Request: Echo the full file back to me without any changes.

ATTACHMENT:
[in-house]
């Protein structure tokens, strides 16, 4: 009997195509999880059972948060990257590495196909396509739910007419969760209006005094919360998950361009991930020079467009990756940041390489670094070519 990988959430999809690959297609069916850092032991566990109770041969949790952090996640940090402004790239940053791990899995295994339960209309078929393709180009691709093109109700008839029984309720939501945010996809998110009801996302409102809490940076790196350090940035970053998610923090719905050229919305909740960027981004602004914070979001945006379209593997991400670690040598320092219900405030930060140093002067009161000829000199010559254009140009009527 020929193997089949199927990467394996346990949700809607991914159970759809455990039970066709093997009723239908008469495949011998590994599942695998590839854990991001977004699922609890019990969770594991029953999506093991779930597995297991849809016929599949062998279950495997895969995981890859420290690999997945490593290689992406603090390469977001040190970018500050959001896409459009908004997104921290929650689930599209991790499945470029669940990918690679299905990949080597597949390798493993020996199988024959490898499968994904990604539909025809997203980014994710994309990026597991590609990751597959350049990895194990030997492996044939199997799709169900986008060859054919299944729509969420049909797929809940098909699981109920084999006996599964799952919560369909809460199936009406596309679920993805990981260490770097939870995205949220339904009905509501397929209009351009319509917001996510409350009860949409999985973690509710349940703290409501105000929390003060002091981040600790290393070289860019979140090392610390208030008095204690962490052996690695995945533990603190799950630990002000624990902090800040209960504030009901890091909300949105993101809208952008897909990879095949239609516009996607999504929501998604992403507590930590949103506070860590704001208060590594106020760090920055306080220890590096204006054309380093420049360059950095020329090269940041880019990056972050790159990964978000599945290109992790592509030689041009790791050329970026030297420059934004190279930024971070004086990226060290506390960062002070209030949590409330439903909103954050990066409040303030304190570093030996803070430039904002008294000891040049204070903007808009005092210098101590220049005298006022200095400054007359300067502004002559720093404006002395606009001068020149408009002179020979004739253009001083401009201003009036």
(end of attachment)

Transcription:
[in-house]
């Protein structure tokens, strides 16, 4: 009997195509999880059972948060990257590495196909396509739910007419969760209006005094919360998950361009991930020079467009990756940041390489670094070519 990988959430999809690959297609069916850092032991566990109770041969949790952090996640940090402004790239940053791990899995295994339960209309078929393709180009691709093109109700008839029984309720939501945010996809998110009801996302409102809490940076790196350090940035970053998610923090719905050229919305909740960027981004602004914070979001945006379209593997991400670690040598320092219900405030930060140093002067009161000829000199010559254009140009009527 020929193997089949199927990467394996346990949700809607991914159970759809455990039970066709093997009723239908008469495949011998590994599942695998590839854990991001977004699922609890019990969770594991029953999506093991779930597995297991849809016929599949062998279950495997895969995981890859420290690999997945490593290689992406603090390469977001040190970018500050959001896409459009908004997104921290929650689930599209991790499945470029669940990918690679299905990949080597597949390798493993020996199988024959490898499968994904990604539909025809997203980014994710994309990026597991590609990751597959350049990895194990030997492996044939199997799709169900986008060859054919299944729509969420049909797929809940098909699981109920084999006996599964799952919560369909809460199936009406596309679920993805990981260490770097939870995205949220339904009905509501397929209009351009319509917001996510409350009860949409999985973690509710349940703290409501105000929390003060002091981040600790290393070289860019979140090392610390208030008095204690962490052996690695995945533990603190799950630990002000624990902090800040209960504030009901890091909300949105993101809208952008897909990879095949239609516009996607999504929501998604992403507590930590949103506070860590704001208060590594106020760090920055306080220890590096204006054309380093420049360059950095020329090269940041880019990056972050790159990964978000599945290109992790592509030689041009790791050329970026030297420059934004190279930024971070004086990226060290506390960062002070209030949590409330439903909103954050990066409040303030304190570093030996803070430039904002008294000891040049204070903007808009005092210098101590220049005298006022200095400054007359300067502004002559720093404006002395606009001068020149408009002179020979004739253009001083401009201003009036």